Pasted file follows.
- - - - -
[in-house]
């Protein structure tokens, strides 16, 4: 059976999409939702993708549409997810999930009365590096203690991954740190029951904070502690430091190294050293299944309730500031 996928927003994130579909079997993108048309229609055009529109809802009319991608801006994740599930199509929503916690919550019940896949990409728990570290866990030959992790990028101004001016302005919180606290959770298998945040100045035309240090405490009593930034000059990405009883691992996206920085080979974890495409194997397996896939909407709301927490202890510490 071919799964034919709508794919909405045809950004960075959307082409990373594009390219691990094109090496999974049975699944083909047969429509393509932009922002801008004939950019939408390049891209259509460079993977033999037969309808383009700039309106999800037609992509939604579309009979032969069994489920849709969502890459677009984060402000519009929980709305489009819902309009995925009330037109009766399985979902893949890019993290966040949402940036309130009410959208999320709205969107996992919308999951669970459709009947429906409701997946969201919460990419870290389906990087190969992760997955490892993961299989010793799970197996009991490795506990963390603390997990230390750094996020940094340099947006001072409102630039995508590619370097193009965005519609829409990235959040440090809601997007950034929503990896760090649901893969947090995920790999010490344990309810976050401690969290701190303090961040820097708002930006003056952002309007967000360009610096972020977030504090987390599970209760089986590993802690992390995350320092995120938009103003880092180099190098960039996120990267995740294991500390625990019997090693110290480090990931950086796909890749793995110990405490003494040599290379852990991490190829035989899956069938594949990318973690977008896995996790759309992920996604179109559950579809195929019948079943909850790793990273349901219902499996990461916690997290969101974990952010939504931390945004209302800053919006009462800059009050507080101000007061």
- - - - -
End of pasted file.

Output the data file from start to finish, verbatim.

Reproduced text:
[in-house]
């Protein structure tokens, strides 16, 4: 059976999409939702993708549409997810999930009365590096203690991954740190029951904070502690430091190294050293299944309730500031 996928927003994130579909079997993108048309229609055009529109809802009319991608801006994740599930199509929503916690919550019940896949990409728990570290866990030959992790990028101004001016302005919180606290959770298998945040100045035309240090405490009593930034000059990405009883691992996206920085080979974890495409194997397996896939909407709301927490202890510490 071919799964034919709508794919909405045809950004960075959307082409990373594009390219691990094109090496999974049975699944083909047969429509393509932009922002801008004939950019939408390049891209259509460079993977033999037969309808383009700039309106999800037609992509939604579309009979032969069994489920849709969502890459677009984060402000519009929980709305489009819902309009995925009330037109009766399985979902893949890019993290966040949402940036309130009410959208999320709205969107996992919308999951669970459709009947429906409701997946969201919460990419870290389906990087190969992760997955490892993961299989010793799970197996009991490795506990963390603390997990230390750094996020940094340099947006001072409102630039995508590619370097193009965005519609829409990235959040440090809601997007950034929503990896760090649901893969947090995920790999010490344990309810976050401690969290701190303090961040820097708002930006003056952002309007967000360009610096972020977030504090987390599970209760089986590993802690992390995350320092995120938009103003880092180099190098960039996120990267995740294991500390625990019997090693110290480090990931950086796909890749793995110990405490003494040599290379852990991490190829035989899956069938594949990318973690977008896995996790759309992920996604179109559950579809195929019948079943909850790793990273349901219902499996990461916690997290969101974990952010939504931390945004209302800053919006009462800059009050507080101000007061």